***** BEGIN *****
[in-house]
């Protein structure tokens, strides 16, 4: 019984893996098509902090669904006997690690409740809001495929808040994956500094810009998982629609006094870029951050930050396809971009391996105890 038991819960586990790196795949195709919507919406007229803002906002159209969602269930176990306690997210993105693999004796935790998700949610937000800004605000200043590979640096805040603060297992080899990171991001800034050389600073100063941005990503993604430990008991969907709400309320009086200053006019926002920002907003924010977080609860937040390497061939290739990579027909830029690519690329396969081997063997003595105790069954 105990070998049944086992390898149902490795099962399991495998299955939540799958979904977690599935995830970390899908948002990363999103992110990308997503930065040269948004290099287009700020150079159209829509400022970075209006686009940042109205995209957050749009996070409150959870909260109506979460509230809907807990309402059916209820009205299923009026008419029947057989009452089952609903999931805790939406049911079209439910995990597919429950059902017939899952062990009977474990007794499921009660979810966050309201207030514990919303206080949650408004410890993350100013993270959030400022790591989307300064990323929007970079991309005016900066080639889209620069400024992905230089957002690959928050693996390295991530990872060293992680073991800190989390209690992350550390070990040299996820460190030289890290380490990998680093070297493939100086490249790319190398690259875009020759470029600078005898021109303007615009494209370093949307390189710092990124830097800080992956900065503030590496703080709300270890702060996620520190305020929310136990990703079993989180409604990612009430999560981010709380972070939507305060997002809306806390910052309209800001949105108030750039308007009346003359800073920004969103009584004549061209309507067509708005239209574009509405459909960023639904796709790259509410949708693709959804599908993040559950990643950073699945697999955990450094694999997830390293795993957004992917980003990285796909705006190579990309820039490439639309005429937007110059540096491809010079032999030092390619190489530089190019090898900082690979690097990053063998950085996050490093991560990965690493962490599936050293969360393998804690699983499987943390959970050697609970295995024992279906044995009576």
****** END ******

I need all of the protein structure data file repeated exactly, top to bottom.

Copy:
[in-house]
């Protein structure tokens, strides 16, 4: 019984893996098509902090669904006997690690409740809001495929808040994956500094810009998982629609006094870029951050930050396809971009391996105890 038991819960586990790196795949195709919507919406007229803002906002159209969602269930176990306690997210993105693999004796935790998700949610937000800004605000200043590979640096805040603060297992080899990171991001800034050389600073100063941005990503993604430990008991969907709400309320009086200053006019926002920002907003924010977080609860937040390497061939290739990579027909830029690519690329396969081997063997003595105790069954 105990070998049944086992390898149902490795099962399991495998299955939540799958979904977690599935995830970390899908948002990363999103992110990308997503930065040269948004290099287009700020150079159209829509400022970075209006686009940042109205995209957050749009996070409150959870909260109506979460509230809907807990309402059916209820009205299923009026008419029947057989009452089952609903999931805790939406049911079209439910995990597919429950059902017939899952062990009977474990007794499921009660979810966050309201207030514990919303206080949650408004410890993350100013993270959030400022790591989307300064990323929007970079991309005016900066080639889209620069400024992905230089957002690959928050693996390295991530990872060293992680073991800190989390209690992350550390070990040299996820460190030289890290380490990998680093070297493939100086490249790319190398690259875009020759470029600078005898021109303007615009494209370093949307390189710092990124830097800080992956900065503030590496703080709300270890702060996620520190305020929310136990990703079993989180409604990612009430999560981010709380972070939507305060997002809306806390910052309209800001949105108030750039308007009346003359800073920004969103009584004549061209309507067509708005239209574009509405459909960023639904796709790259509410949708693709959804599908993040559950990643950073699945697999955990450094694999997830390293795993957004992917980003990285796909705006190579990309820039490439639309005429937007110059540096491809010079032999030092390619190489530089190019090898900082690979690097990053063998950085996050490093991560990965690493962490599936050293969360393998804690699983499987943390959970050697609970295995024992279906044995009576």